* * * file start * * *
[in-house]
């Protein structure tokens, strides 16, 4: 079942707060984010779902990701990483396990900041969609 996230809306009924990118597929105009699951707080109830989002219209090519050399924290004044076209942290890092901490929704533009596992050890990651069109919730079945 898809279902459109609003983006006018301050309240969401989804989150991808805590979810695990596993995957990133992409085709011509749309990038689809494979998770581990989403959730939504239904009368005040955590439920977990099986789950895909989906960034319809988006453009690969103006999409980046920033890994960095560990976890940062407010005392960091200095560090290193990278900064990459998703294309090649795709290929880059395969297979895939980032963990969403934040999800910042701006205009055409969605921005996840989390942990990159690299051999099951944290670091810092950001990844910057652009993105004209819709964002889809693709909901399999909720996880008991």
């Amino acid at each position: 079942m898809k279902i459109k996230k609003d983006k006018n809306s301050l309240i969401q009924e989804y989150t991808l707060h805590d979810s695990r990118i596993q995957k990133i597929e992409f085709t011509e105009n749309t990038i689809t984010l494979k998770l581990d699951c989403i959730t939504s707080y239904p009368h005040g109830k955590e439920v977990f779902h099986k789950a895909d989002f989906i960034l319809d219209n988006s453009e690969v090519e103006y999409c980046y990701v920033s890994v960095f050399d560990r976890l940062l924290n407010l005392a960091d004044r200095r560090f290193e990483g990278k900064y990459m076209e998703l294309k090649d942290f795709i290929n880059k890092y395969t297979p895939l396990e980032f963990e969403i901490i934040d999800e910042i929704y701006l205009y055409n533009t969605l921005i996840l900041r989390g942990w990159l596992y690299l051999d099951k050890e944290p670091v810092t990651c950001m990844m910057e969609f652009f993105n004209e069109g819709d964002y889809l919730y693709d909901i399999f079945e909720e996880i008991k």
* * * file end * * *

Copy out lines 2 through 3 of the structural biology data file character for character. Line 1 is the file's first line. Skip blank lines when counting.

């Protein structure tokens, strides 16, 4: 079942707060984010779902990701990483396990900041969609 996230809306009924990118597929105009699951707080109830989002219209090519050399924290004044076209942290890092901490929704533009596992050890990651069109919730079945 898809279902459109609003983006006018301050309240969401989804989150991808805590979810695990596993995957990133992409085709011509749309990038689809494979998770581990989403959730939504239904009368005040955590439920977990099986789950895909989906960034319809988006453009690969103006999409980046920033890994960095560990976890940062407010005392960091200095560090290193990278900064990459998703294309090649795709290929880059395969297979895939980032963990969403934040999800910042701006205009055409969605921005996840989390942990990159690299051999099951944290670091810092950001990844910057652009993105004209819709964002889809693709909901399999909720996880008991």
């Amino acid at each position: 079942m898809k279902i459109k996230k609003d983006k006018n809306s301050l309240i969401q009924e989804y989150t991808l707060h805590d979810s695990r990118i596993q995957k990133i597929e992409f085709t011509e105009n749309t990038i689809t984010l494979k998770l581990d699951c989403i959730t939504s707080y239904p009368h005040g109830k955590e439920v977990f779902h099986k789950a895909d989002f989906i960034l319809d219209n988006s453009e690969v090519e103006y999409c980046y990701v920033s890994v960095f050399d560990r976890l940062l924290n407010l005392a960091d004044r200095r560090f290193e990483g990278k900064y990459m076209e998703l294309k090649d942290f795709i290929n880059k890092y395969t297979p895939l396990e980032f963990e969403i901490i934040d999800e910042i929704y701006l205009y055409n533009t969605l921005i996840l900041r989390g942990w990159l596992y690299l051999d099951k050890e944290p670091v810092t990651c950001m990844m910057e969609f652009f993105n004209e069109g819709d964002y889809l919730y693709d909901i399999f079945e909720e996880i008991k």